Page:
As for your inflation example, if my Grandfather a 100 years ago put in an hours worth of work that he got paid in $1 and put it in his coffee can, why isn't the work he did back then and the $1 it represents still able to buy the same amount of stuff today? Due to inflation that dollar is now worth $.03 cents. Somebody stole his work from him. True, some prices have gone down, but the basket of goods used to measure inflation has shown it to go up.

"What difference does it make where I got the $100 from?" That's one of our biggest problems. Nobody really understands where their money comes from.

"The government paid people salaries and bought stuff, that's how it spent money and people acquired it." And that's how it should work or at least for some of the money supply. But, then if government can do this, then why do they have to create treasuries and sell them to China with interest? Why do we even have a $10.7 trillion debt with interest to pay if we can just print it and pay people with it?

Come on, isn't this fun? Aren't you learning something? Keep going, learn the truth.

Now, answer the question where does money come from? Think about it. You got paid, and assuming you don't work at the government, how did your employer get the money? How did the person who bought your company's widget get their money? And on, and on. It all traces back to a bank. Only the principal though and not the interest.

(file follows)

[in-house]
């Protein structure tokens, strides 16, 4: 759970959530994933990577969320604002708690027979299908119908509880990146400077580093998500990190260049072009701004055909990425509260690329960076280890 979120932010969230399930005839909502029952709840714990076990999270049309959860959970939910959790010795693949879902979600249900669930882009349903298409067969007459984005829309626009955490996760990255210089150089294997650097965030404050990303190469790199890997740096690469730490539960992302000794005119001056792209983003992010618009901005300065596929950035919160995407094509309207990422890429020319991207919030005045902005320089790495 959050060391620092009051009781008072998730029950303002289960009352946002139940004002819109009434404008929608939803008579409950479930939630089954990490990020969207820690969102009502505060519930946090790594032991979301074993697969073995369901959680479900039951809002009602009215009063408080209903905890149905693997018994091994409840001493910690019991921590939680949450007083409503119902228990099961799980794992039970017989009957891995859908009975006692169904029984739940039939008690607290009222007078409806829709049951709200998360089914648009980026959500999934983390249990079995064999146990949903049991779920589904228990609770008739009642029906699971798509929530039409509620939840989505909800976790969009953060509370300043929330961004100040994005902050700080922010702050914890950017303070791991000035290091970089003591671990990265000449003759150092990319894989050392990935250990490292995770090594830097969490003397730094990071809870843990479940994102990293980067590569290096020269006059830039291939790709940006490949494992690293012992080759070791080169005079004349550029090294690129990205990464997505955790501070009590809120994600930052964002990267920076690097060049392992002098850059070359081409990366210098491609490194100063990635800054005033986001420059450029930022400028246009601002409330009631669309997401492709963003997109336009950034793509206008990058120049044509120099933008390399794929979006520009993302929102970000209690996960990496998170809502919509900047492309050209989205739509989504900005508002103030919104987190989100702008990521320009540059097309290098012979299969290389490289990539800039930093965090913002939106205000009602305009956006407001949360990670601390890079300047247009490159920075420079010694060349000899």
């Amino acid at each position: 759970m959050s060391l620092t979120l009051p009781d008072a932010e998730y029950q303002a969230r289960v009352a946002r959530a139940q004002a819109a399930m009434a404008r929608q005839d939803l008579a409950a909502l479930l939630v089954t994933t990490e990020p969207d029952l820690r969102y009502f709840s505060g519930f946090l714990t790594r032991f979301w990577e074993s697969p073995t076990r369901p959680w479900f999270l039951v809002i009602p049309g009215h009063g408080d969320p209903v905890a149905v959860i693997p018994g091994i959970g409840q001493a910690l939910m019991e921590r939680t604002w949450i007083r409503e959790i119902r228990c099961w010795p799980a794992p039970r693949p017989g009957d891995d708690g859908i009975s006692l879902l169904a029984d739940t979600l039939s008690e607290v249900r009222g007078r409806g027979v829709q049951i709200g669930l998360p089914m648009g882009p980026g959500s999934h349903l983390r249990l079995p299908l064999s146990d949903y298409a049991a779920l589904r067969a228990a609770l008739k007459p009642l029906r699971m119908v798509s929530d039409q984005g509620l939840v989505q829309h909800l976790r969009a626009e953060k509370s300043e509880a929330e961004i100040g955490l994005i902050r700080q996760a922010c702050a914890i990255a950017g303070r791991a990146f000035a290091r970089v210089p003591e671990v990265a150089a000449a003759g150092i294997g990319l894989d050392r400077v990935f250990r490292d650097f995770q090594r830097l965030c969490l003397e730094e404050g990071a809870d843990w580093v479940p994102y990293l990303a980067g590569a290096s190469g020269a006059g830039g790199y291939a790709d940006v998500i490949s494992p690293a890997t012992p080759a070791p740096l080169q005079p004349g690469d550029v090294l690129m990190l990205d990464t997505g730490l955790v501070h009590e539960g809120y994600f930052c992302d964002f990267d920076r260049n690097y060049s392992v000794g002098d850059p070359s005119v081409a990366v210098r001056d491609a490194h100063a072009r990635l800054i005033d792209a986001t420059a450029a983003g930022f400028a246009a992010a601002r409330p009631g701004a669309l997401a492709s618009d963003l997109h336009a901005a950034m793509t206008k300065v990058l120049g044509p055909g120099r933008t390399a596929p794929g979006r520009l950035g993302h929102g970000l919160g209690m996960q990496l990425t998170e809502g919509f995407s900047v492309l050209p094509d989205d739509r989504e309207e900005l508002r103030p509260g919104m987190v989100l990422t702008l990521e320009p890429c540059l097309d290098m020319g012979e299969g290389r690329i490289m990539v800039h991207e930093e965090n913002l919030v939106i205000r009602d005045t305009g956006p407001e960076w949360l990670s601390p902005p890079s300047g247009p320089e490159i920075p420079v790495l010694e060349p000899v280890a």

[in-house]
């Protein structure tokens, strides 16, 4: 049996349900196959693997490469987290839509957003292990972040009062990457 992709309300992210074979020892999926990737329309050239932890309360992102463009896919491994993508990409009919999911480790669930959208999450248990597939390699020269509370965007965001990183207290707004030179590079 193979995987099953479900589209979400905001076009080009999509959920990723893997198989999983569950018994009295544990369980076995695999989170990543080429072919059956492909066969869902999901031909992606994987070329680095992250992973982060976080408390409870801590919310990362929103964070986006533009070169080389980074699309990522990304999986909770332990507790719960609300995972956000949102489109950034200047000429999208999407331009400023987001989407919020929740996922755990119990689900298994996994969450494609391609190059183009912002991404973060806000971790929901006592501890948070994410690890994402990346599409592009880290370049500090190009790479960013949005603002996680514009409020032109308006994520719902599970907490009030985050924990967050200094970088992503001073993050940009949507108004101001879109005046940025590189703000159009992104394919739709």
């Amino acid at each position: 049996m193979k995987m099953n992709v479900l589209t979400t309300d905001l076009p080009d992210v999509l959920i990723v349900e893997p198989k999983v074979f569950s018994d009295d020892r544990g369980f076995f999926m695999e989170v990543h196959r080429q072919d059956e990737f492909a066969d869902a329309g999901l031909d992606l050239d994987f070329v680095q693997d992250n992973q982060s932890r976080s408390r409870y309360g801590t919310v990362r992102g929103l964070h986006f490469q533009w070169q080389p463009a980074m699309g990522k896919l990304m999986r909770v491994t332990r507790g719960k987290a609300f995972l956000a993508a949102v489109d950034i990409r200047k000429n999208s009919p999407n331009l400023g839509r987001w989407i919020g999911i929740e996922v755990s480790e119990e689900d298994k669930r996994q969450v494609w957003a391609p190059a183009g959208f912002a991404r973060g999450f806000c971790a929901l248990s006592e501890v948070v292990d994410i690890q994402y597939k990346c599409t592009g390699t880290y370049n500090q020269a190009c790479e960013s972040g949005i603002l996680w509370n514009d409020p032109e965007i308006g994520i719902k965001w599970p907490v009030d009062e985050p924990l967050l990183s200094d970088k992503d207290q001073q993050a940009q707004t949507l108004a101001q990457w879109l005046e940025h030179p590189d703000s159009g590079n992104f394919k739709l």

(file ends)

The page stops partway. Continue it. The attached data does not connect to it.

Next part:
Don't let religion cloud this. Even Aristotle (non-religious) wrote against usury and he wasn't religious. Keep going, I can tell you're coming around. I'm not trying to "win", I just want someone to tell me, with out a doubt, that I'm wrong.
From:(Anonymous)
Date:February 7th, 2009 05:13 am (UTC)

Re: All interest is usury

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"I just want someone to tell me, with out a doubt, that I'm wrong."

I found someone to prove me wrong!

To sethb (and others), I apologize if this thread sounded like a flame war.

I think what you (sethb) was talking about when you say you gave $100 to a friend and they now have money to spend on something else is called the velocity of money. The frequency of exchange of money in the economy can allow even the originally created money as a debt to be reused over and over. Wow, this makes so much sense now. Just needed to hear the term velocity of money as it is applied to economic theory.

So, back to the usury/interest question? I don't know. I've always been inclined to say that it's your money so do with it what you want. Which I struggled with while under the illusion that all money used in any transaction had debt behind it. With the velocity of money theory, maybe charging interest is okay.